Press Release             

Contact: Mitchell Clark
Senior Communications Associate

October 4, 2012

Statement by Medicare Rights Center President Joe Baker:
Romney-Ryan Medicare Plan Would Harm Today’s Seniors and Future Beneficiaries

New York, NY –Medicare’s future was front and center during yesterday’s Presidential debate. When the conversation turned to Medicare, Governor Romney stated, “Neither the president nor I are proposing any changes for any current retirees or near retirees, either to Social Security or Medicare. So if you're 60 or around 60 or older, you don't need to listen any further…” Shortly thereafter, President Obama countered, “…so if you're 54 or 55, you might want to listen 'cause this will affect you…”

It is true that Baby Boomers need to listen up, but people of all ages, including today’s 65 and 60 year olds, also need to pay close attention. The Romney-Ryan plan has consequences for Americans of all ages. 

First, the Romney-Ryan plan would create a Medicare voucher program. Older adults and people with disabilities would receive a voucher with which to purchase health care insurance in the private market or to buy coverage through traditional Medicare. Under this system, experts agree that the plans of private insurance companies will attract younger, healthier beneficiaries, leaving older, sicker beneficiaries in traditional Medicare. This trend will cause premiums to increase for those in traditional Medicare. Current beneficiaries who remain in traditional Medicare—not just future enrollees—would shoulder these costs.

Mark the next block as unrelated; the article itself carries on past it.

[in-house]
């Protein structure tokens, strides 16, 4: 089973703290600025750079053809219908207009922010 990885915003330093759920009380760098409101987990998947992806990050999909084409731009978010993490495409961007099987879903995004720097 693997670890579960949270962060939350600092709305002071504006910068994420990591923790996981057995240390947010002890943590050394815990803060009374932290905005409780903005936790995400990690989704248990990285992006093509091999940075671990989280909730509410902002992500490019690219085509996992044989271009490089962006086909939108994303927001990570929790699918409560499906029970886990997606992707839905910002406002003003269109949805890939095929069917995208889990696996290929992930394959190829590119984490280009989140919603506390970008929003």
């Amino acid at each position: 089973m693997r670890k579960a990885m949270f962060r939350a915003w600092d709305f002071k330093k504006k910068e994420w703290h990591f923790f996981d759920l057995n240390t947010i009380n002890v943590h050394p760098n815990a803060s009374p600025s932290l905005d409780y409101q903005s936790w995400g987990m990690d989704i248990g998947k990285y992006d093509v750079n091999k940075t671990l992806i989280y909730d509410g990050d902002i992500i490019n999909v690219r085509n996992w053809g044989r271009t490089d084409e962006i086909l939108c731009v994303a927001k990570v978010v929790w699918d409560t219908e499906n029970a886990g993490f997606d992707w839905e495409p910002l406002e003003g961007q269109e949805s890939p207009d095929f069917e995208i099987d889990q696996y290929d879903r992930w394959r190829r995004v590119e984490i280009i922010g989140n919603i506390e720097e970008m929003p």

Secondly, the Romney-Ryan plan would repeal several Affordable Care Act provisions already helping today’s beneficiaries afford the health care they need. The $716 billion in Medicare savings, discussed last night, do not lead to cuts in any benefits or increases in costs for people with Medicare. Instead, these savings allow Medicare to provide better care and lower costs by making preventive and wellness benefits available at no cost to seniors and people with disabilities and by closing the prescription drug coverage gap (known as the doughnut hole). To date, 5.4 million people with Medicare have saved $4.1 billion dollars on their prescriptions, with far more savings to come. Under the Romney-Ryan plan, these benefits and savings would simply go away.

What’s missing in the dialogue about Medicare’s future is the acknowledgement that every single American household relies on Medicare regardless of where their health benefits come from. People on Medicare care about the health of their children and their grandchildren. For this reason, a debate about Medicare is not just for one generation. It is a debate for every American who desires basic health and economic security. 


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Medicare Rights Center is a national, nonprofit consumer service organization that works to ensure access to affordable health care for older adults and people with disabilities through counseling and advocacy, educational programs, and public policy initiatives.


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